Irv Weissman was my professor at Stanford in the 1970's. He is a great man and good scientist but he is not always right. For example, throughout the late 1990's and up to 2007, he strongly denied the possibility of dedifferentiation and transdifferentiation, saying that cells don't go backwards after they have differentiated (unless they become cancer cells) and don't convert to become another type of cells. He represented the old guard (I was taught, for example, that differentiation is a one-way street when I was a graduate student) even when the data suggested strongly that some stem cells were switching from one type to another.
The discovery that embryonic stem cells can be cloned by transferring a nucleus from a somatic cell into an egg did not convince him that dedifferentiation was possible. The Yamanaka iPS story probably swayed him because he was not so vocal on the subject after 2007. It was not until Marius Wernig found that he could reprogram fibroblasts to become neurons in Weissman's own institute at Stanford around 2009 that Weissman relented on the issue of transdifferentiation. Transdifferentiation and dedifferentiation are now of course moot issues. While it may be difficult to get stem cells to change from one type to another by feeding them different nutrients and growth factors, the vast majority of scientists believe that it is a matter of changing the expression of several genes.
Several years ago, Weissman was the President of the International Society for Stem Cell Research. I remember attending a luncheon for sponsors and speakers in which Weissman gave a talk attacking mesenchymal stem cells. He pointed out that there are no reliable markers for mesenchymal stem cells and that a majority of studies making claims about mesenchymal stem cells having beneficial effects on animals really did not document what cells they transplanted. He was and is still pointing out that the scientific studies are not very good and that we must be more critical. He is right of course but this does not mean that mesenchymal stem cells do not exist and are not beneficial in certain conditions.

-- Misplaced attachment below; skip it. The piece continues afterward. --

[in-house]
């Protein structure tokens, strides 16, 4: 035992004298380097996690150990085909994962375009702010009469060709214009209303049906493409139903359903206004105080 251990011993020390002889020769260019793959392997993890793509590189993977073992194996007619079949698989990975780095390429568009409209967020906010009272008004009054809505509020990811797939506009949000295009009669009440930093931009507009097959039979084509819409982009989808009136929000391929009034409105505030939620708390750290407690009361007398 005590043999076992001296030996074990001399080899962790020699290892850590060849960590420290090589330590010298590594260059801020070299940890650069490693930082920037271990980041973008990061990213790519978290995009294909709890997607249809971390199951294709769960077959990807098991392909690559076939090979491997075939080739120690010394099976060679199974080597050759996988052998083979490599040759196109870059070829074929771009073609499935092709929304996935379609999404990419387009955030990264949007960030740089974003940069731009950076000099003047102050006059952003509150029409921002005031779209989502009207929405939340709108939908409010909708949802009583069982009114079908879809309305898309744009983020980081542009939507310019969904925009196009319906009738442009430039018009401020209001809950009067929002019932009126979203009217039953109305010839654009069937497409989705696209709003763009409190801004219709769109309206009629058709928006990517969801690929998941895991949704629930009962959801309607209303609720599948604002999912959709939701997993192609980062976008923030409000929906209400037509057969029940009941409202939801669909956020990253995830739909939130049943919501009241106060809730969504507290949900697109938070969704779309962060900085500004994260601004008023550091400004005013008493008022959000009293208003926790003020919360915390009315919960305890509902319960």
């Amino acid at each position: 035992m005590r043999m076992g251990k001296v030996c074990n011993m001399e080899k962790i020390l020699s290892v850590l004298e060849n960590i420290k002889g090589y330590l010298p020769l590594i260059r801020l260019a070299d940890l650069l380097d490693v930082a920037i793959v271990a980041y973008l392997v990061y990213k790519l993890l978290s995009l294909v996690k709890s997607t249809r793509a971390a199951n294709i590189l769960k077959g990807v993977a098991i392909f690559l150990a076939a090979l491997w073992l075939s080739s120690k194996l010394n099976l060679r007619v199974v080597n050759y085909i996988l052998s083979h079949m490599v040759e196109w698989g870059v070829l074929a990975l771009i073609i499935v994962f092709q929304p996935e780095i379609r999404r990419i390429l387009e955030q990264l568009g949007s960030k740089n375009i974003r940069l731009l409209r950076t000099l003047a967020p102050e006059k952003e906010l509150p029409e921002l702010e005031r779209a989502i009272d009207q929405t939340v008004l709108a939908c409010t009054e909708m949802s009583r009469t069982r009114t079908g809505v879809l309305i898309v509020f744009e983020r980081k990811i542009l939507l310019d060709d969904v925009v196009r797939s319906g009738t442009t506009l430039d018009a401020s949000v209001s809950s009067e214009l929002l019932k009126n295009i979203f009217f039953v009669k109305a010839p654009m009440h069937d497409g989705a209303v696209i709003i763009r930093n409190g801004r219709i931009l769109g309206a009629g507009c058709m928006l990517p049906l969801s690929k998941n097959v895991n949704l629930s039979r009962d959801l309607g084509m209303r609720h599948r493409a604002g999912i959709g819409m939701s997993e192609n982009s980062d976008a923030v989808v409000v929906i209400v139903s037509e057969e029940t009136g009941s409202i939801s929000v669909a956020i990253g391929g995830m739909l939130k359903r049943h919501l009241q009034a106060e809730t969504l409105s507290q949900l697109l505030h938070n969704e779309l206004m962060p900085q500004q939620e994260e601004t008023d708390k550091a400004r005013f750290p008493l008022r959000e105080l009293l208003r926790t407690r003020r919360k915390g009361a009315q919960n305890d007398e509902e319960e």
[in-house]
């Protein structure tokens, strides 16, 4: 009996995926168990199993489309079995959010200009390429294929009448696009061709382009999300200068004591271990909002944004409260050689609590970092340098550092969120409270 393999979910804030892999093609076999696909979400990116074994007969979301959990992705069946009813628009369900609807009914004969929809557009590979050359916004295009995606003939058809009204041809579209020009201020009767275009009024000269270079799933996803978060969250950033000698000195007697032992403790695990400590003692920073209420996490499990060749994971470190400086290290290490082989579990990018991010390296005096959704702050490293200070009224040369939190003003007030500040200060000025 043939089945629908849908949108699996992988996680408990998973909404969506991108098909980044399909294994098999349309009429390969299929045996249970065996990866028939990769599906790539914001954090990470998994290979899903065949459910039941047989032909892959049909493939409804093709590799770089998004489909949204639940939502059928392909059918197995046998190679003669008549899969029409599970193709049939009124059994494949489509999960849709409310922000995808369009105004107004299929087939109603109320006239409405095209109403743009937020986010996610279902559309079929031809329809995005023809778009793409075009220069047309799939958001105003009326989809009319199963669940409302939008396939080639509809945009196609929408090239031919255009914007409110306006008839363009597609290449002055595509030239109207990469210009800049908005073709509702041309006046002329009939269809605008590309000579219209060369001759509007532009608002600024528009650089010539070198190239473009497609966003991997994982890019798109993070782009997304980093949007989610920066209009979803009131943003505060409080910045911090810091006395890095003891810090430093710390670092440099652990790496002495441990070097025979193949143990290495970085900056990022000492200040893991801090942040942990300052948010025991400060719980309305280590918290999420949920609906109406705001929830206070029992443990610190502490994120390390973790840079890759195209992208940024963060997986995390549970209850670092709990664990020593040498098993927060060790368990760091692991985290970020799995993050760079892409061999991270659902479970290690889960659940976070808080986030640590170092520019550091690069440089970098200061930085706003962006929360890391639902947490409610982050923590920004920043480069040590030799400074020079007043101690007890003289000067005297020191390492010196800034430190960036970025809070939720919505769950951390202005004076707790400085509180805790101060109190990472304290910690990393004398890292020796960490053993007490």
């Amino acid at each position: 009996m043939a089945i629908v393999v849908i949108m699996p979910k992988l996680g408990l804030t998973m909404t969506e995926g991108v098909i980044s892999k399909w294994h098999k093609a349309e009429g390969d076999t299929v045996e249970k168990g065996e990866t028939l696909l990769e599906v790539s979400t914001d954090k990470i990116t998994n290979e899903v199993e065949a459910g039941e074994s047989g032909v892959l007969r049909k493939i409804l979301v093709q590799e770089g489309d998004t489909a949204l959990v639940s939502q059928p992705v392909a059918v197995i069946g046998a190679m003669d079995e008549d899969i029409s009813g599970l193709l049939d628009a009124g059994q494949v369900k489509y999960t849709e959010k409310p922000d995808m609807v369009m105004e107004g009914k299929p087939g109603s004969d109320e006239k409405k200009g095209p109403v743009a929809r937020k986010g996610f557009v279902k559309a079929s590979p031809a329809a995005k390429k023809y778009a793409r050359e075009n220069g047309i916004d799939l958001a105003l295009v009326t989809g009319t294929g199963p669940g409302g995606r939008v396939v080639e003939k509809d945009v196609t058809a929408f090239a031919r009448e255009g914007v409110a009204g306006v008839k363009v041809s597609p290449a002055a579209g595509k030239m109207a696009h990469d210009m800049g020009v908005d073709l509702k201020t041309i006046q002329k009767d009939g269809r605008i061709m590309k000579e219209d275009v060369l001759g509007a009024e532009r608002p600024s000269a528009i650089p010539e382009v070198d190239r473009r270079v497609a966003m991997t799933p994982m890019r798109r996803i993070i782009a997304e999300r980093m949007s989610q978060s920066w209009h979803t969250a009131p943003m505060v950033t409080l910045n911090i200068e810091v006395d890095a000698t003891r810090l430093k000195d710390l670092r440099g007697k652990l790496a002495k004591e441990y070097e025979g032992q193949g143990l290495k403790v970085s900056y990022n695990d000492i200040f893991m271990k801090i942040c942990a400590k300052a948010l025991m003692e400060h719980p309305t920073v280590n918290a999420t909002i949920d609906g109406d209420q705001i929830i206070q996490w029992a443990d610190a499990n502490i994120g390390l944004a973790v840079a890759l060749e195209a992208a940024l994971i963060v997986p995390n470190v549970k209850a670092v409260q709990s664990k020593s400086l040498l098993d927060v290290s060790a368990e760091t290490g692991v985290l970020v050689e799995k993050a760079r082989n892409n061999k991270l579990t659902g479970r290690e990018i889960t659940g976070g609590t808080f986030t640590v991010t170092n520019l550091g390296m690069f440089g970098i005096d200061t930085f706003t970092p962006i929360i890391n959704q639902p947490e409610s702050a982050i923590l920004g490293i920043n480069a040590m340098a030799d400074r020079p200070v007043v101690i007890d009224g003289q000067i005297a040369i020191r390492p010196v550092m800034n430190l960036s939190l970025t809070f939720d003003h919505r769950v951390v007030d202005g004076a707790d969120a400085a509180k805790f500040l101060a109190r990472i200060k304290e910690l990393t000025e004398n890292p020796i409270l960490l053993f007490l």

Science is not and should not be an authoritarian endeavor. Evidence matters. No scientist, no matter how important and great, is always right, particularly at the frontiers of knowledge where we don't have enough information and what I call the fog of discovery shrouds everything. Much of what we know depends on how good our tools are. At the present, most scientists rely on surface "markers" that cells express to classify them. These markers are often misleading. Nature is usually more complicated than we think. So, rather than by saying the Irv Weissman should be believed because he is a great scientist, we should be saying that scientists don't agree and that we don't know enough to come to a consensus.
Originally Posted by GRAMMY
Last edited by Wise Young; 04-18-2013 at 09:24 AM.
Last edited by PC720; 04-28-2014 at 04:04 PM.
It would be tough to live where research was restricted. I might have to move.